The Genius of Thelonious Monk

Thelonious Monk

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The Genius of Thelonious Monk Review

by Lindsay Planer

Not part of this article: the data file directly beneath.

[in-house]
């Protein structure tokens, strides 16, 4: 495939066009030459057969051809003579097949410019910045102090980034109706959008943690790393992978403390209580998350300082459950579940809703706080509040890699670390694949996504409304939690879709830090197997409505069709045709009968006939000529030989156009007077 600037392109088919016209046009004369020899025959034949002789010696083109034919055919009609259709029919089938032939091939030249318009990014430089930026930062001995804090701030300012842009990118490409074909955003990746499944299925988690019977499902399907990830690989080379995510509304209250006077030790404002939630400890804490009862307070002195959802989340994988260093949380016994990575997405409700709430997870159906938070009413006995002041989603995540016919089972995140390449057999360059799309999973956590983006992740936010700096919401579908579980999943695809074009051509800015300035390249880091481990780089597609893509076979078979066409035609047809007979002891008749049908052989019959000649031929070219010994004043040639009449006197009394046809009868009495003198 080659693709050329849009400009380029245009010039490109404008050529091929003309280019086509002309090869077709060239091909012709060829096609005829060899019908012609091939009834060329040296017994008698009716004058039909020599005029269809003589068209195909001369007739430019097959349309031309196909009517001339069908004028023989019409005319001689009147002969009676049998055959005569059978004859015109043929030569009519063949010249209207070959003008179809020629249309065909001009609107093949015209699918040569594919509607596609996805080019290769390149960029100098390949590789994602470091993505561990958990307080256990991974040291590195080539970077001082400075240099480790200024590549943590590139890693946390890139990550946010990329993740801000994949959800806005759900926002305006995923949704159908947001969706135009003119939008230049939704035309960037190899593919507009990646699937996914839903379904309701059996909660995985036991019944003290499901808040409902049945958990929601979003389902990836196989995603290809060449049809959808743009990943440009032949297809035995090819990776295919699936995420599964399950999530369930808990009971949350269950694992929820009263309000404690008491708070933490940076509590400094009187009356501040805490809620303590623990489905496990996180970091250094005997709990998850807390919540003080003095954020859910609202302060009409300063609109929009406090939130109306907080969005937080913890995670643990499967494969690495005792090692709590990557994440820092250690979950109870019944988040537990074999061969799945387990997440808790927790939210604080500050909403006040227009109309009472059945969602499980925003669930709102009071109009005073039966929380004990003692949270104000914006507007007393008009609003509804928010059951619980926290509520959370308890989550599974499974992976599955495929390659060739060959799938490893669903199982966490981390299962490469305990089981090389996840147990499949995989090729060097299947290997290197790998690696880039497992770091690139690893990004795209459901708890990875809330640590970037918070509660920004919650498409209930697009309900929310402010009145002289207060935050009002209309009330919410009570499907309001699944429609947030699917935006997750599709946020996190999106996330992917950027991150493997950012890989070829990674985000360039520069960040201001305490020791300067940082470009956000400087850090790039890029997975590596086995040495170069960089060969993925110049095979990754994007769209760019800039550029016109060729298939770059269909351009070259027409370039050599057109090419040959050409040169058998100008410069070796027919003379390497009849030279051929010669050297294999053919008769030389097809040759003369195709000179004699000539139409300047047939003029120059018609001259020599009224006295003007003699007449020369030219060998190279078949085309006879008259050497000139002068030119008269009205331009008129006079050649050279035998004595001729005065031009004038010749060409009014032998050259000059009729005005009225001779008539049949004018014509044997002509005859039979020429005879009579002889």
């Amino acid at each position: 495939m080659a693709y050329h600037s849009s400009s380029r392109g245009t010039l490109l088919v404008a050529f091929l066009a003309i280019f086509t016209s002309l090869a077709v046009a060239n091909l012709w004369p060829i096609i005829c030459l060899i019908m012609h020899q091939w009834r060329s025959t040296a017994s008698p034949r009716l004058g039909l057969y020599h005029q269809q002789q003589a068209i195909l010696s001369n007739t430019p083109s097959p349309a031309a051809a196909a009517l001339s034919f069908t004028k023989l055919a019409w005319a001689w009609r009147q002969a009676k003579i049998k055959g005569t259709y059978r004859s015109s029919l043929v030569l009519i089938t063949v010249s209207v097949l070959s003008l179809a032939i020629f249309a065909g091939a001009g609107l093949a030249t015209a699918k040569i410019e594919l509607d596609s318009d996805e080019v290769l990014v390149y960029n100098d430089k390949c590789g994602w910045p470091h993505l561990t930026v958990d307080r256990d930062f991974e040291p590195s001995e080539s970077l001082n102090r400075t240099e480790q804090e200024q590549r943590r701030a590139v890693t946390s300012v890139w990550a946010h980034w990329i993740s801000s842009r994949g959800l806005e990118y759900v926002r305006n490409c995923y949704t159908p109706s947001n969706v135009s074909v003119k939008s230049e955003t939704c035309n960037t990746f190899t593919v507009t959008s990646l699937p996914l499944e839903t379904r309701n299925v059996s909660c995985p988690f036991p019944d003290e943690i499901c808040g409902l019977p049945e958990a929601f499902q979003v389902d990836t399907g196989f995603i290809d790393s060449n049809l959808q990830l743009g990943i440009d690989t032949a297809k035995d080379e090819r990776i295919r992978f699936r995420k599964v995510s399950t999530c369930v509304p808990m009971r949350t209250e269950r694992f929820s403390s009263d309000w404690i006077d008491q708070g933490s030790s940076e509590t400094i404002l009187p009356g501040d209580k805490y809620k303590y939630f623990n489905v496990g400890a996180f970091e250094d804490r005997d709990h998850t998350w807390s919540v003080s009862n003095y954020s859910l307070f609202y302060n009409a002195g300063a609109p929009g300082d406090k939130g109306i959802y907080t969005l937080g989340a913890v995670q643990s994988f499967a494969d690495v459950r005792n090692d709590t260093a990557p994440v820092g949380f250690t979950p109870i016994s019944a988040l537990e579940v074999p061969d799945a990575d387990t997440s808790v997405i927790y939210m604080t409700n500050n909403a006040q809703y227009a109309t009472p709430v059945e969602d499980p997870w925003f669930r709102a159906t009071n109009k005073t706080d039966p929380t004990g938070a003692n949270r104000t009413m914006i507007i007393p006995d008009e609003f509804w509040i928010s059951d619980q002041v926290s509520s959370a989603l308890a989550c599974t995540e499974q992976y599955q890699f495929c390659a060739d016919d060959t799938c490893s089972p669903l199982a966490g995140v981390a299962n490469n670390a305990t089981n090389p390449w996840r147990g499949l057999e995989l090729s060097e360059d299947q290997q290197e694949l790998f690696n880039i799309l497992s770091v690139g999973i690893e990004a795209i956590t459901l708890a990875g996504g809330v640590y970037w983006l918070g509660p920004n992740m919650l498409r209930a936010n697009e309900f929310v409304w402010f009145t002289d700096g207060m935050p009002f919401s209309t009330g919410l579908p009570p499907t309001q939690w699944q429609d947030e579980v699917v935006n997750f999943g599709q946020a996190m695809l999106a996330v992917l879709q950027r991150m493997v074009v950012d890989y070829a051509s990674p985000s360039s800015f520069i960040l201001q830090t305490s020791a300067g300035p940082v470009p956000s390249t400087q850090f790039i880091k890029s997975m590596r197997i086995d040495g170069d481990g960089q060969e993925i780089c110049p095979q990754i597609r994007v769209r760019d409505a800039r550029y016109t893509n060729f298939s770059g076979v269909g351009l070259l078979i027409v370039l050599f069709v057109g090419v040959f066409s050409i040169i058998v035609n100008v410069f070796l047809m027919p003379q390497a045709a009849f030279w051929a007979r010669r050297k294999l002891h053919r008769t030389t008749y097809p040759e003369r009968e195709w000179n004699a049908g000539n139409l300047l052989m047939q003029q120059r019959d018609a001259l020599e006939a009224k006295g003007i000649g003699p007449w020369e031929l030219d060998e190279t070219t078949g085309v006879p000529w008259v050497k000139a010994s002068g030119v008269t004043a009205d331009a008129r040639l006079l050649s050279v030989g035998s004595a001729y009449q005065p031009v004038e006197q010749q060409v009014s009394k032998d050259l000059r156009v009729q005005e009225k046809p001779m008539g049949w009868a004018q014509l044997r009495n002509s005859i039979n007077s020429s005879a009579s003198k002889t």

While the sentiment rings true, The Genius of Thelonious Monk (1969) is little more than a reconfiguration of the remarkable mid-'50s teaming of two of bop's concurrently reigning heavies, on the self-titled Thelonious Monk & Sonny Rollins (1955) LP. This is not the first time that these tracks have been repackaged in various states of thoroughness. Call it what you will, the music contained within can easily be classified as some of the most inspired to feature either Monk (piano) or Rollins (tenor sax). These sides are taken from three separate recording sessions circa November of 1953 and September and October of 1954, with each date yielding a distinct combination of sidemen. Most notable is the comfy confines of Monk's three-piece band with Percy Heath (bass) and Art Blakey (drums). This lineup can be heard on "Nutty" as well as "Work" -- both of which incorporate the tricky timing and arithmetically advanced scores that Monk had become known for. The augmented quartet and quintet personnel includes both co-leads during the bop free for all heard on "The Way You Look Tonight," as well as an impassioned interpretation of "I Want to Be Happy." The rhythm section of Art Taylor (drums) and Tommy Potter (bass) can be heard on these platters, as well as the decadently dissonant "Friday the 13th," which is notable as the first collaborative effort between Monk and Rollins -- although the two had been friends for years. This is an essential entry for all strata of jazz enthusiast, no matter how one might find the music packaged.

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